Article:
Studies of cyclic and linear poly(dimethylsiloxanes): 18. Surface pressures of the monolayers in the plateau region

Steve Granick, S. J. Clarson, T. R. Formoy, J. A. Semlyen

Research output: Contribution to journalArticlepeer-review


Measurements of the two-dimensional surface pressure π have been made as a function of average area per monomer A at areas too small to support a single monolayer, for films of cyclic and linear poly(dimethylsiloxane) (PDMS) spread on the surface of water at temperatures between 6°C and 31°C. The number-average numbers of monomer units were 10 to 196 for the rings and 10 to 1.2 × 105 for the linear chains. The surface pressures were stable with time for films formed from molecules with more than 20 monomer units. For these films, two plateaux of surface pressure linked by a rounded step were observed for both rings and chains, and the step occurred at the same average area per monomer. However, although the levels of the plateaux were the same for films formed from all linear species, increases in levels of the plateaux with decreasing number of monomer units were observed for cyclic species. The temperature coefficient of the surface pressure was negative in all instances, suggesting that surface entropy is gained upon compression. The unstable films formed from the linear and cyclic decamers were also studied. The former displayed a step in the plateau region, the latter did not appear to. The present findings suggest that cyclic and linear PDMS with more than 20 monomer units collapse by a common mechanism. If the long-standing hypothesis that PDMS collapses by adopting a helical configuration is correct, this implies that rings with as few as 20 repeat units on the average coil into helices.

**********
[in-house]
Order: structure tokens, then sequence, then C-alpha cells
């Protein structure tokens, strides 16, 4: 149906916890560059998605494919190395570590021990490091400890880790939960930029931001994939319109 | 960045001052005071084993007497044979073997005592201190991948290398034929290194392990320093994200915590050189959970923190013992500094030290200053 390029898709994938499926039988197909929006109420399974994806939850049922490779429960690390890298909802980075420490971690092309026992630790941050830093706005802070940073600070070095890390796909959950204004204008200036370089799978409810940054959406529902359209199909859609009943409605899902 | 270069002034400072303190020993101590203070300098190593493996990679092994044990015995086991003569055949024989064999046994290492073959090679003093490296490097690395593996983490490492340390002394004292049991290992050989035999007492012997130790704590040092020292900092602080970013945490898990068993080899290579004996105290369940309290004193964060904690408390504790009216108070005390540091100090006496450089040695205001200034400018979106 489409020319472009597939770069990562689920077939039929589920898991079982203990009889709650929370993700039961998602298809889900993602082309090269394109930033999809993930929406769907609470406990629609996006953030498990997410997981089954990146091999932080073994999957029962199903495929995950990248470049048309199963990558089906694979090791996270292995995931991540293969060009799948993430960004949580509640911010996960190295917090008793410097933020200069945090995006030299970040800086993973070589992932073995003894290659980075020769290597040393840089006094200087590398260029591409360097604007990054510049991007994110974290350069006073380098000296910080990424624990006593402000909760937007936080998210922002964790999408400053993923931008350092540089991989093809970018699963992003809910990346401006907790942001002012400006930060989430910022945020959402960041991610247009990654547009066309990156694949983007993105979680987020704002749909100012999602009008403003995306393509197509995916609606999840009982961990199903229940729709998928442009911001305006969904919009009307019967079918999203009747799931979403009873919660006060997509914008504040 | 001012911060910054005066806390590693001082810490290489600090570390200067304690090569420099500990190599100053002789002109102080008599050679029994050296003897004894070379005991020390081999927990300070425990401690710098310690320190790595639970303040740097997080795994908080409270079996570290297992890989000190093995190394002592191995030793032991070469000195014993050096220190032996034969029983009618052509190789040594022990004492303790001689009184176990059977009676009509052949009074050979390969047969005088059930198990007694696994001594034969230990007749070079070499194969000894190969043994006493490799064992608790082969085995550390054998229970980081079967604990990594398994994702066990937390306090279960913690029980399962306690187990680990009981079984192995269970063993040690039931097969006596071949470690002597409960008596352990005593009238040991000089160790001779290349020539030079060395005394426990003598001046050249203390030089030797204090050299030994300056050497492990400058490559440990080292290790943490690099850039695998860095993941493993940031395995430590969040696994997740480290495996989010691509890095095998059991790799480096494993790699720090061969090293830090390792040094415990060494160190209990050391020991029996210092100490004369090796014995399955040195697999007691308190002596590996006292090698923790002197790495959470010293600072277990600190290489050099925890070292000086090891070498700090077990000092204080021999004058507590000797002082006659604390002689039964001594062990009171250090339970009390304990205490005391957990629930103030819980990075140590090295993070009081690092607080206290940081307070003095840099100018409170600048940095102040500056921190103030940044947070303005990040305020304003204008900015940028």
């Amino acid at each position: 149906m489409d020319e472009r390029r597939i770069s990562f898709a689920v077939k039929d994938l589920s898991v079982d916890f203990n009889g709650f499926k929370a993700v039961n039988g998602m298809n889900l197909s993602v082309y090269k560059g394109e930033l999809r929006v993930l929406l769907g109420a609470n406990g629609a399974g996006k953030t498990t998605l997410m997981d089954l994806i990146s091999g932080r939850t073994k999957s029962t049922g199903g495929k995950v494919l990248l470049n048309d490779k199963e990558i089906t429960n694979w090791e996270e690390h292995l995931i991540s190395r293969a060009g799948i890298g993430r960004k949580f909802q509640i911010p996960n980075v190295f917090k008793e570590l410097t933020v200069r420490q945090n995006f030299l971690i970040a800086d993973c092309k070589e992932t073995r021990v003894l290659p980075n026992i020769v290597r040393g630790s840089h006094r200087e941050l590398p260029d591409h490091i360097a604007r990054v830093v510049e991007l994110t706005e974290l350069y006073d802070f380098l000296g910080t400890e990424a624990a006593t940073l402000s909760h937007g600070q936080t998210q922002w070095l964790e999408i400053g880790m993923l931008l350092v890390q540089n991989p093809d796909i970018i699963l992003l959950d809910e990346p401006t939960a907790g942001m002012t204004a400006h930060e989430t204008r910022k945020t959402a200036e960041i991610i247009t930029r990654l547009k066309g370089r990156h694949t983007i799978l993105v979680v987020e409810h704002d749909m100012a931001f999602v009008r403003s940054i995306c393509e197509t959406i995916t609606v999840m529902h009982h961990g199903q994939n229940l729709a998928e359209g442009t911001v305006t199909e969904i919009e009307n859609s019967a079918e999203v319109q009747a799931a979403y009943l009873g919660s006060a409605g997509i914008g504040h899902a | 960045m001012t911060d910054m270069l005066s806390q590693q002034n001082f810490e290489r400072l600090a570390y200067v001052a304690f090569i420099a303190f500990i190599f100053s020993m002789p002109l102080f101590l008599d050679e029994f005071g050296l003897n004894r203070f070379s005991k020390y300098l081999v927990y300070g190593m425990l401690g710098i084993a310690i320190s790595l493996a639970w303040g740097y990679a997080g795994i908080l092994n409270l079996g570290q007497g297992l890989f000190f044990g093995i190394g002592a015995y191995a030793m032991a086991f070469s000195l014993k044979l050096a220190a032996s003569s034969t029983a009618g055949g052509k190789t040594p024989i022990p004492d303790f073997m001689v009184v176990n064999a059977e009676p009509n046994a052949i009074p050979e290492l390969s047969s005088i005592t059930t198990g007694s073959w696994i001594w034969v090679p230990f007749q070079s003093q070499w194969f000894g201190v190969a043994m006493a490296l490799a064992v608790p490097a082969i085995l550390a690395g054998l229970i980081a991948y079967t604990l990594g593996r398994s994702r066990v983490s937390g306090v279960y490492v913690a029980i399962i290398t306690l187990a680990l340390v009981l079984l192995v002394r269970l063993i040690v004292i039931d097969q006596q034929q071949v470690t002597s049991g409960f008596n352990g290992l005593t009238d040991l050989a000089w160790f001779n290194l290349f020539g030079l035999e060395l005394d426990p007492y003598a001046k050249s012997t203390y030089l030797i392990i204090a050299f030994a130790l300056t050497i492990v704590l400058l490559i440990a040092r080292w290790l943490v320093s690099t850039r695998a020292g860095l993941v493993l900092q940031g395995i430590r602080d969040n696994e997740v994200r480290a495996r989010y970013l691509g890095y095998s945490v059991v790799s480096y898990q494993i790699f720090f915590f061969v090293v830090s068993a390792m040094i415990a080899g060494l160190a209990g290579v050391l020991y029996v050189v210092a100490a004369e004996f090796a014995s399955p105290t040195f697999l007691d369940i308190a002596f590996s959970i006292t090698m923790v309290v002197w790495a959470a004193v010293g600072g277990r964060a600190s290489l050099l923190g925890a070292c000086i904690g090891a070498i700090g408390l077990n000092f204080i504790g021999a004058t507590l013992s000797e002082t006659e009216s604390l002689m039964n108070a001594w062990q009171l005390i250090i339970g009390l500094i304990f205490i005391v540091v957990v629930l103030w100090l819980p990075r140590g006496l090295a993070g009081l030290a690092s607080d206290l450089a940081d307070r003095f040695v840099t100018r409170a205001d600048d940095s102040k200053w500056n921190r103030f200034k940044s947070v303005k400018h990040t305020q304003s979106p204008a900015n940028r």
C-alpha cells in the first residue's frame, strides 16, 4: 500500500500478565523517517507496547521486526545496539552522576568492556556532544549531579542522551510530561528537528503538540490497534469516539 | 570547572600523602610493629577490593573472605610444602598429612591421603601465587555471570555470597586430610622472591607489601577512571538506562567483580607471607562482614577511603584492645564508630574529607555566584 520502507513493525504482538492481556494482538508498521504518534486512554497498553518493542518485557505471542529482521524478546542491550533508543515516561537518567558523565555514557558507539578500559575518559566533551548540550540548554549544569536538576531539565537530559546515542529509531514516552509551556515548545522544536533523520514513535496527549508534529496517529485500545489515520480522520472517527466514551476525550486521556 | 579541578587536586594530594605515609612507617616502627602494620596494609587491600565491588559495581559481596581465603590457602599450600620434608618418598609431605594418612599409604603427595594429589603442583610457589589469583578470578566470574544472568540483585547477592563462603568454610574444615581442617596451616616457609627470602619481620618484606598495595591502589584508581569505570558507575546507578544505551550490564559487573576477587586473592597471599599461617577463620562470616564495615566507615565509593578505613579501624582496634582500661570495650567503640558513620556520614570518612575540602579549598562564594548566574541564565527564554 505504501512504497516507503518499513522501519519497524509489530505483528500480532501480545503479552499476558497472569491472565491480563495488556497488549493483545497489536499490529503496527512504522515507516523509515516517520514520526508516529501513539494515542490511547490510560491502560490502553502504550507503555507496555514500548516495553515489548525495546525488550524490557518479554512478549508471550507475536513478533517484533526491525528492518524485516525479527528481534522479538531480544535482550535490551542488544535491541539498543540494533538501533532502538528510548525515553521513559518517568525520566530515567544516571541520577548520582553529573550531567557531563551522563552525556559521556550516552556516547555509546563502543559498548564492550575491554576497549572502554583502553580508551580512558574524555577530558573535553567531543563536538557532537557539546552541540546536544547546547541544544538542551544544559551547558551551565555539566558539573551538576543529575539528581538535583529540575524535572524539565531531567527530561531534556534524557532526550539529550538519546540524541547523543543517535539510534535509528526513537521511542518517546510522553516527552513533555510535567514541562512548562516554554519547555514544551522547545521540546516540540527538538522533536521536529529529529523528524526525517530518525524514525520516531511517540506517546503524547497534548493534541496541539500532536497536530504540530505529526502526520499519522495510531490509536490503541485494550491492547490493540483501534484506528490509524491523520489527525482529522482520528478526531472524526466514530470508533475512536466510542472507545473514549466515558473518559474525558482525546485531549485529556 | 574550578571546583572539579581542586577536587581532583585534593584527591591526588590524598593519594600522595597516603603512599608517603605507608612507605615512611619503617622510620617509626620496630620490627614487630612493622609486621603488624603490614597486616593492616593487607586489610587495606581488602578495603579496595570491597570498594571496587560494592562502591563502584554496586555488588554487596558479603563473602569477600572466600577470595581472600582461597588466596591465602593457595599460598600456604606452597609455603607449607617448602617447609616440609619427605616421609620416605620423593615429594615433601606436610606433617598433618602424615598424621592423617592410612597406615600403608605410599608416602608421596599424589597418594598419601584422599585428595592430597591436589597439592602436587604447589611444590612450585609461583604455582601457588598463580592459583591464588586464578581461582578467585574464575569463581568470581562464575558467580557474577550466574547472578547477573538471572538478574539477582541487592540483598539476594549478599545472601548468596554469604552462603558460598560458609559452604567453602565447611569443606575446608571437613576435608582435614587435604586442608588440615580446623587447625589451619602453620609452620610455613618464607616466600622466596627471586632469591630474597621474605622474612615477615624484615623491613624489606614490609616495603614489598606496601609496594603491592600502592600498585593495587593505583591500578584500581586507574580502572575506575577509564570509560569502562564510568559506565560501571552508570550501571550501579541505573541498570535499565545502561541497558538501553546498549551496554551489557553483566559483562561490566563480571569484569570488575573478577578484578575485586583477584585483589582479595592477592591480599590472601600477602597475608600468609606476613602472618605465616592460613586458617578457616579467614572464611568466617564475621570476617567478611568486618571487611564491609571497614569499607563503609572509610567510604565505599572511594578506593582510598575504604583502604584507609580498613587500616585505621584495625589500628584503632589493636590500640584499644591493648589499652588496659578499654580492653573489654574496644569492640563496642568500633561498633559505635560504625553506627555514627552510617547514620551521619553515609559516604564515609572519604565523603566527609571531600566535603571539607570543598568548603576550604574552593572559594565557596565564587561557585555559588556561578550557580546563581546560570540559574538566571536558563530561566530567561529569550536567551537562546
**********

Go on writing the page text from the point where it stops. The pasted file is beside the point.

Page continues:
Original languageEnglish (US)
Pages (from-to)925-929
Number of pages5
Issue number6
StatePublished - Jun 1985


  • cyclic poly(dimethylsiloxane)
  • linear poly(dimethylsiloxane)
  • monolayer
  • plateau region
  • surface pressure
  • two-dimensional properties

ASJC Scopus subject areas

  • Organic Chemistry
  • Polymers and Plastics


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